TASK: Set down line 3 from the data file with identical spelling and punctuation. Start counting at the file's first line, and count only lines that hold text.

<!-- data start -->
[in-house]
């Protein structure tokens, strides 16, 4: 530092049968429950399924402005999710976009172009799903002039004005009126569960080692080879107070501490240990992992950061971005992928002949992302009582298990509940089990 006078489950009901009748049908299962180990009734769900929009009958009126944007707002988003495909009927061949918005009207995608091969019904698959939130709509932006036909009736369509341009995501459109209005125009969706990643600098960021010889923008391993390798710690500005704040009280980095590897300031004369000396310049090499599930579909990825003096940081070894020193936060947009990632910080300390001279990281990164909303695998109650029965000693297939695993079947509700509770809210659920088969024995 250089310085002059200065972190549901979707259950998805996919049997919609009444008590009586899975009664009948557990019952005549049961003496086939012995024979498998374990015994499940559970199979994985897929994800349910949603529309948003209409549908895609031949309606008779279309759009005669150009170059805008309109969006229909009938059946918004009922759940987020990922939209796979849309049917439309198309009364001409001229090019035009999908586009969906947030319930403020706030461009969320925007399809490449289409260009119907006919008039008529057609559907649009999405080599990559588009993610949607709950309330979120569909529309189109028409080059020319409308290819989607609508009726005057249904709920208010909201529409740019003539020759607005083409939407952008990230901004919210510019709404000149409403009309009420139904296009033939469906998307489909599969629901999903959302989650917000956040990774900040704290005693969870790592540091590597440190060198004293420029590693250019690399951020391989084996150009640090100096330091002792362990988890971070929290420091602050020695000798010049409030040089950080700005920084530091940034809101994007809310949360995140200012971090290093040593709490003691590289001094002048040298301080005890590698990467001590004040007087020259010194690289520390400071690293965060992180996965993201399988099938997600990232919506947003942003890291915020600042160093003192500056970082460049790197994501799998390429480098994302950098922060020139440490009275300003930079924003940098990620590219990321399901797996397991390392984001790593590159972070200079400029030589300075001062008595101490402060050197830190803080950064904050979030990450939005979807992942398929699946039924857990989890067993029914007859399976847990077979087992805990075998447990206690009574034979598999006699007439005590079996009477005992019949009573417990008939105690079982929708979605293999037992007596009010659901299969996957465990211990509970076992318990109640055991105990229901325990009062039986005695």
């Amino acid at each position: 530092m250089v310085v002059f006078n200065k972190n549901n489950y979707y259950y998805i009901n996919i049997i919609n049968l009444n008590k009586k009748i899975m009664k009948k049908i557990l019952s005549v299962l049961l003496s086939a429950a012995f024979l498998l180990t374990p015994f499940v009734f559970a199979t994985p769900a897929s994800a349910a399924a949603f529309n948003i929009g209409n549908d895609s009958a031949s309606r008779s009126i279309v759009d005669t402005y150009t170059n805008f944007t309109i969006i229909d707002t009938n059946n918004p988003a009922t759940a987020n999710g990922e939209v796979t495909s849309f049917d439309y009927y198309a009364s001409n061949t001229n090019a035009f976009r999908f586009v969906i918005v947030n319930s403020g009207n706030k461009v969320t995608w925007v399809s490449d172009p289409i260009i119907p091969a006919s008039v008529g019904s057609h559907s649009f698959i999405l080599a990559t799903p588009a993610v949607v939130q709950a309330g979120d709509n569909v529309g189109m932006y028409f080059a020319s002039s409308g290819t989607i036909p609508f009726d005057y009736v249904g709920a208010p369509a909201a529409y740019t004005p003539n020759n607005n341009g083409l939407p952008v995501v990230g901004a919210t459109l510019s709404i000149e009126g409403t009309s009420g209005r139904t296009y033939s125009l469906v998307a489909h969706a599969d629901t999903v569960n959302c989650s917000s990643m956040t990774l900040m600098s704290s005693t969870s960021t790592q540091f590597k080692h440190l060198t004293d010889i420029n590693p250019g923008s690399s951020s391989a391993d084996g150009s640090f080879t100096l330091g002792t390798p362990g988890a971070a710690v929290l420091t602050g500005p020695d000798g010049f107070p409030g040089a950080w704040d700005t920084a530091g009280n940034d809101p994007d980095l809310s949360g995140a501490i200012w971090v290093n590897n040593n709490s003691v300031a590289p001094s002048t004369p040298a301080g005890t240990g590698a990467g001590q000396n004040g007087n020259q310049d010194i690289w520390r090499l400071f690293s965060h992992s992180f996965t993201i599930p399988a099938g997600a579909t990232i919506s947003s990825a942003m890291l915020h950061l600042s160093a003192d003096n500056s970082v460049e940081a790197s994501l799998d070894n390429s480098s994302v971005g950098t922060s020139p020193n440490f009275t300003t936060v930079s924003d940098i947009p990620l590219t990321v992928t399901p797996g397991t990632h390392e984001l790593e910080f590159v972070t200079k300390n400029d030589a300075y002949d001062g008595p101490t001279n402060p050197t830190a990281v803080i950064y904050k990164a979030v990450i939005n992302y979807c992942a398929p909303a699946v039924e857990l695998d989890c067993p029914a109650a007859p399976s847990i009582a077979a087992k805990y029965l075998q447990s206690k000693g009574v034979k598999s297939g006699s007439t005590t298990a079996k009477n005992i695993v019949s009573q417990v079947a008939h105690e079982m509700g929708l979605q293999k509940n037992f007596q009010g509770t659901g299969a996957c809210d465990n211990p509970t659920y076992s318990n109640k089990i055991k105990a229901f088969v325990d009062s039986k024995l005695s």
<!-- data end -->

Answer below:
């Amino acid at each position: 530092m250089v310085v002059f006078n200065k972190n549901n489950y979707y259950y998805i009901n996919i049997i919609n049968l009444n008590k009586k009748i899975m009664k009948k049908i557990l019952s005549v299962l049961l003496s086939a429950a012995f024979l498998l180990t374990p015994f499940v009734f559970a199979t994985p769900a897929s994800a349910a399924a949603f529309n948003i929009g209409n549908d895609s009958a031949s309606r008779s009126i279309v759009d005669t402005y150009t170059n805008f944007t309109i969006i229909d707002t009938n059946n918004p988003a009922t759940a987020n999710g990922e939209v796979t495909s849309f049917d439309y009927y198309a009364s001409n061949t001229n090019a035009f976009r999908f586009v969906i918005v947030n319930s403020g009207n706030k461009v969320t995608w925007v399809s490449d172009p289409i260009i119907p091969a006919s008039v008529g019904s057609h559907s649009f698959i999405l080599a990559t799903p588009a993610v949607v939130q709950a309330g979120d709509n569909v529309g189109m932006y028409f080059a020319s002039s409308g290819t989607i036909p609508f009726d005057y009736v249904g709920a208010p369509a909201a529409y740019t004005p003539n020759n607005n341009g083409l939407p952008v995501v990230g901004a919210t459109l510019s709404i000149e009126g409403t009309s009420g209005r139904t296009y033939s125009l469906v998307a489909h969706a599969d629901t999903v569960n959302c989650s917000s990643m956040t990774l900040m600098s704290s005693t969870s960021t790592q540091f590597k080692h440190l060198t004293d010889i420029n590693p250019g923008s690399s951020s391989a391993d084996g150009s640090f080879t100096l330091g002792t390798p362990g988890a971070a710690v929290l420091t602050g500005p020695d000798g010049f107070p409030g040089a950080w704040d700005t920084a530091g009280n940034d809101p994007d980095l809310s949360g995140a501490i200012w971090v290093n590897n040593n709490s003691v300031a590289p001094s002048t004369p040298a301080g005890t240990g590698a990467g001590q000396n004040g007087n020259q310049d010194i690289w520390r090499l400071f690293s965060h992992s992180f996965t993201i599930p399988a099938g997600a579909t990232i919506s947003s990825a942003m890291l915020h950061l600042s160093a003192d003096n500056s970082v460049e940081a790197s994501l799998d070894n390429s480098s994302v971005g950098t922060s020139p020193n440490f009275t300003t936060v930079s924003d940098i947009p990620l590219t990321v992928t399901p797996g397991t990632h390392e984001l790593e910080f590159v972070t200079k300390n400029d030589a300075y002949d001062g008595p101490t001279n402060p050197t830190a990281v803080i950064y904050k990164a979030v990450i939005n992302y979807c992942a398929p909303a699946v039924e857990l695998d989890c067993p029914a109650a007859p399976s847990i009582a077979a087992k805990y029965l075998q447990s206690k000693g009574v034979k598999s297939g006699s007439t005590t298990a079996k009477n005992i695993v019949s009573q417990v079947a008939h105690e079982m509700g929708l979605q293999k509940n037992f007596q009010g509770t659901g299969a996957c809210d465990n211990p509970t659920y076992s318990n109640k089990i055991k105990a229901f088969v325990d009062s039986k024995l005695s």